This morning, a very significant donation was made to the Institute of Archaeology…thanks to a project called Making Tourism Benefit Communities Adjacent to Archaeological Sites. One of the objectives of that project is the enhancement of the tourism experience through improvement to tourism infrastructure and services. And that’s just where the donation of large tools and essential equipment will impact.
Ian Morrison, Project Coordinator, MTBCAAS
“This is a part of the twenty-four month project. This project started in March of this year when we did the launching. And in line with results two which is the infrastructure improvement and health and safety standard, this equipment is to build capacity within the Institute of Archeology and to assist them during the construction of trail rails and ramps and also for general maintenance beyond the life of this project.”
Dr. Jaime Awe, Director of Archaeology
“This donation that was made today of various types of equipment is an important part of this larger project that we have been involved with our sister institutions like the Belize Tourism Board and the Ministry of Tourism. The entire project is called Making Tourism Benefit communities Adjacent to Archaeological Sites and one component of that project is to improve our safety standards at at least nine selected archeological sites. These sites just to give you an idea include Altun Ha and Lamanai up in northern Belize; it includes Lubaatun, Lim Ni Punit and Blue Creek Cave down in Toledo district and then the rest, the bulk of them are in the Cayo District: Xunantunich, ATM, Cave’s Branch Cave and Barton Creek Cave. And the donation today are equipment that are targeting the safety at these sites in particular.”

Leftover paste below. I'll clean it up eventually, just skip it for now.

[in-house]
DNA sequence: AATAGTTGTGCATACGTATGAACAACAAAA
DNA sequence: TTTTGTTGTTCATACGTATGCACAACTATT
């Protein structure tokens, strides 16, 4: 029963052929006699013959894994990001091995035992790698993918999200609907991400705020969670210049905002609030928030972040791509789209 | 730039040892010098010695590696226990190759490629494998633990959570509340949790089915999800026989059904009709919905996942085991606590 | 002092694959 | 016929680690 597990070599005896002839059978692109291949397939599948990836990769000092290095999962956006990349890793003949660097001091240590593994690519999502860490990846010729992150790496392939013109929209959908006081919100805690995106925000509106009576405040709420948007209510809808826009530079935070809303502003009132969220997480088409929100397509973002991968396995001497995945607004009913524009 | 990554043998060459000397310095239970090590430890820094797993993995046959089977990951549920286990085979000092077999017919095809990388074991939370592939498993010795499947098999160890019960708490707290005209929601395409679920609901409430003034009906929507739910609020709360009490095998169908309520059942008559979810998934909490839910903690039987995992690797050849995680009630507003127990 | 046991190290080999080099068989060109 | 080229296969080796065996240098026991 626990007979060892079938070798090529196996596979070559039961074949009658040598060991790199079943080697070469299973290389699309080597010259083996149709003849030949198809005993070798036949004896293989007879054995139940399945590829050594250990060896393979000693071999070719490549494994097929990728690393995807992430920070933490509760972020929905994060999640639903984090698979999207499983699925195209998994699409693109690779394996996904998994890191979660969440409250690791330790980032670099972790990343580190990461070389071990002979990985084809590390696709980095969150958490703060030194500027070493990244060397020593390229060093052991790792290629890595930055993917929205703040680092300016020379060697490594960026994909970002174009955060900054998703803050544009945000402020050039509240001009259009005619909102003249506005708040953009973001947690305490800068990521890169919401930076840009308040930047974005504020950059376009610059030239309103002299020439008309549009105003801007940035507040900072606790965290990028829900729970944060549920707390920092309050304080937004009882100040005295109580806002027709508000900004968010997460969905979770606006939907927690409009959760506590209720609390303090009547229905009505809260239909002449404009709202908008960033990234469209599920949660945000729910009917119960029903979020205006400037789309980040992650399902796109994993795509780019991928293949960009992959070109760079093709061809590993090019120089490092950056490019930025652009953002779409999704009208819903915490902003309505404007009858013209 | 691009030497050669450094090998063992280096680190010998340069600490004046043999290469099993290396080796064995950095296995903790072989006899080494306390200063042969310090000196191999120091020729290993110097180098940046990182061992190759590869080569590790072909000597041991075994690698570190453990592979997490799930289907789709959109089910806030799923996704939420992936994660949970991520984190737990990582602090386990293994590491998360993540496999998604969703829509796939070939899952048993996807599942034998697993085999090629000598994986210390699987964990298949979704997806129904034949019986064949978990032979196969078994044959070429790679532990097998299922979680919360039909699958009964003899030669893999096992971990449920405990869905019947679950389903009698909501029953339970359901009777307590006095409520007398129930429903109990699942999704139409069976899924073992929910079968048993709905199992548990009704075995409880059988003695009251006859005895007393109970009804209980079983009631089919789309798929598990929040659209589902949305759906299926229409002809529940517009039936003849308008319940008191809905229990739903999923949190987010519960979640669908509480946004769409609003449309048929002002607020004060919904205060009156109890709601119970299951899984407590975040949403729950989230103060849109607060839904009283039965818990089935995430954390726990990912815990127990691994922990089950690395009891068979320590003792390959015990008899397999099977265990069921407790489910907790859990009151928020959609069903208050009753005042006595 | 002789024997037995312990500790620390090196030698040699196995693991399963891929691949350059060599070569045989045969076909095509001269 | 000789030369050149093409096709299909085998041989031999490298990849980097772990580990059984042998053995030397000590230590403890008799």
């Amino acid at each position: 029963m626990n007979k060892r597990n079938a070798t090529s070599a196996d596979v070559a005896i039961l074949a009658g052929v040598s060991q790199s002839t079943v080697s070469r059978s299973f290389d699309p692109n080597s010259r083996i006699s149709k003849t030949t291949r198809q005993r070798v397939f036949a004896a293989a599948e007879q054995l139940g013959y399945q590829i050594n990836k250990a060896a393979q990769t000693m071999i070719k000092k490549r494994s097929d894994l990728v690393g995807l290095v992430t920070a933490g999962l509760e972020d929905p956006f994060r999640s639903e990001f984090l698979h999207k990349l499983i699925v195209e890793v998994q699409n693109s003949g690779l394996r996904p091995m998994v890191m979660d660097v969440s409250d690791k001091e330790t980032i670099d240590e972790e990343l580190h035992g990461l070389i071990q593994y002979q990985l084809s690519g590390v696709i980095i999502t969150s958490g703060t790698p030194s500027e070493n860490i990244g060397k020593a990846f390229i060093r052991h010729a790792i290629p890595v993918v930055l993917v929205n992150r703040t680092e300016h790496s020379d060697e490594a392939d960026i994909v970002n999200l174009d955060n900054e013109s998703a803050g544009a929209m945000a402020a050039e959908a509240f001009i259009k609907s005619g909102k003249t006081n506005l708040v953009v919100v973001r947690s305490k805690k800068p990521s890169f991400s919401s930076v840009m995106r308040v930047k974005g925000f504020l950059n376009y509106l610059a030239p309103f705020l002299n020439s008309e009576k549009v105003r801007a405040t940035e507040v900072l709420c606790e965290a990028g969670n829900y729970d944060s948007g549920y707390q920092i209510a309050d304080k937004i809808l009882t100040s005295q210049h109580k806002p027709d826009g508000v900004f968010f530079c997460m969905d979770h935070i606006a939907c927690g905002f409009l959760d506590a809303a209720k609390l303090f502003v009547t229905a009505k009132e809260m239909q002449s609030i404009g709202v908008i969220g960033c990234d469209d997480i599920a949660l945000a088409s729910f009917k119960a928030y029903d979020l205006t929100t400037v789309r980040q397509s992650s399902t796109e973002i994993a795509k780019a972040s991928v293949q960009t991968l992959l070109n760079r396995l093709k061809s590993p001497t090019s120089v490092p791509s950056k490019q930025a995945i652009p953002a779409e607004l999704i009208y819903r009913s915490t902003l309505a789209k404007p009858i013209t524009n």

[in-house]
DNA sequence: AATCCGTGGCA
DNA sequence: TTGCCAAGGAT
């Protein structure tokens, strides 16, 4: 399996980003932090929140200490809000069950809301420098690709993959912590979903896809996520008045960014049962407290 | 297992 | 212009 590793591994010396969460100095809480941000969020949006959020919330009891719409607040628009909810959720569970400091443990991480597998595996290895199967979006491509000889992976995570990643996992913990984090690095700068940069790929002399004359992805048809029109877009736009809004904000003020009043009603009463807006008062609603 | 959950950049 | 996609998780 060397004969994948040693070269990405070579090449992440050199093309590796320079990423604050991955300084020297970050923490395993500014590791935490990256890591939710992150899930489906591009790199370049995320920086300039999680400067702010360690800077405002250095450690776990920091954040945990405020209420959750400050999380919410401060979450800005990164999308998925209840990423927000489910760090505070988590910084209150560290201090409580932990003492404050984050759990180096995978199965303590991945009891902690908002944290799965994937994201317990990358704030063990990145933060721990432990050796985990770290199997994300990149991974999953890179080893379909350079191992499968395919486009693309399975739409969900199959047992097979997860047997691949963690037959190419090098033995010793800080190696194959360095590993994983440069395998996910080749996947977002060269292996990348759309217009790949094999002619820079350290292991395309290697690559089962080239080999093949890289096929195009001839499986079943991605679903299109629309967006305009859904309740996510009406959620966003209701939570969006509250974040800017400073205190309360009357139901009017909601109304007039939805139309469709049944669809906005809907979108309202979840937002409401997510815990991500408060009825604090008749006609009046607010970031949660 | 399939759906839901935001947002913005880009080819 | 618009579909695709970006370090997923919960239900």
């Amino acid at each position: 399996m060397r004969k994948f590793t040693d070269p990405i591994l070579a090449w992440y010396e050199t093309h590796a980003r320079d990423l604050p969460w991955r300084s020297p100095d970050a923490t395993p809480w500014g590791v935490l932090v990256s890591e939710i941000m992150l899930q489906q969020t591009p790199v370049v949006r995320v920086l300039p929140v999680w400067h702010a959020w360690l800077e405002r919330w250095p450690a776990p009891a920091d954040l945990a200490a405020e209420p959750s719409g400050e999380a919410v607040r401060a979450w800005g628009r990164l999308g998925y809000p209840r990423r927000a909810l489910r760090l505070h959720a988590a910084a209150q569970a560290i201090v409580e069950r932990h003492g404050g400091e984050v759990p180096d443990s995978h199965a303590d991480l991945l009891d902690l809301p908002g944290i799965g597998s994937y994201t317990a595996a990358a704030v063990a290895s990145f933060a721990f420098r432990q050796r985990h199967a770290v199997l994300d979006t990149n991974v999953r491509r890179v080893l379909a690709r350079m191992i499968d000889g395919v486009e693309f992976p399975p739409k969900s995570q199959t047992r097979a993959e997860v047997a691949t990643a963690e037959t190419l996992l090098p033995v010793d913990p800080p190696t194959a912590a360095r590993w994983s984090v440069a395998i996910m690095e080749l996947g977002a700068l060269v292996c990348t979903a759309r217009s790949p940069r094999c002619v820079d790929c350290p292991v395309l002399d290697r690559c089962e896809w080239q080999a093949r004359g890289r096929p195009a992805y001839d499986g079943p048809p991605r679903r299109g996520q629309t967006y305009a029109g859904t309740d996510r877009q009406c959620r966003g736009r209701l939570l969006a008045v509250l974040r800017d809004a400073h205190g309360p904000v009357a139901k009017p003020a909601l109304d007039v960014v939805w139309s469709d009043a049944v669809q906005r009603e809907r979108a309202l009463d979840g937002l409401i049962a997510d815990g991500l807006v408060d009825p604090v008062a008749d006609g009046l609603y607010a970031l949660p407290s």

“The Institute of Archaeology on a regular basis does maintenance of these trails. So we work with the manager, the site manager, Mister Brian Woodeye and we identify the larger equipment and tools so that they have the capacity to purchase the smaller ones. So we gave them the ones that were a bit more difficult so that we could assist them in the works that they are supposed to do.”
Nine archaeological parks and sites will be undergoing improvements in this phase of the project.